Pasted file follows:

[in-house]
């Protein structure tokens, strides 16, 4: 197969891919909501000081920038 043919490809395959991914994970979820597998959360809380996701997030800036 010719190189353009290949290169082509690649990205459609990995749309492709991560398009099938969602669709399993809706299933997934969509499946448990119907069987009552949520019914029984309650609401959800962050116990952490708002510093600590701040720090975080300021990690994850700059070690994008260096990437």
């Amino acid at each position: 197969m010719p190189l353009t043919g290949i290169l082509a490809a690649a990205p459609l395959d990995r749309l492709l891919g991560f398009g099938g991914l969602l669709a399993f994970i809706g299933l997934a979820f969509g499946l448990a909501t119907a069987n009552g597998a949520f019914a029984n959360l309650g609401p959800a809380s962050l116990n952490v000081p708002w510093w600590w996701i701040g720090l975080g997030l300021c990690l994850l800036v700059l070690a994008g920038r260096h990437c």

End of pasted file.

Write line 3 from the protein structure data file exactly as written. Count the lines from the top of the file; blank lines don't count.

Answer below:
């Amino acid at each position: 197969m010719p190189l353009t043919g290949i290169l082509a490809a690649a990205p459609l395959d990995r749309l492709l891919g991560f398009g099938g991914l969602l669709a399993f994970i809706g299933l997934a979820f969509g499946l448990a909501t119907a069987n009552g597998a949520f019914a029984n959360l309650g609401p959800a809380s962050l116990n952490v000081p708002w510093w600590w996701i701040g720090l975080g997030l300021c990690l994850l800036v700059l070690a994008g920038r260096h990437c």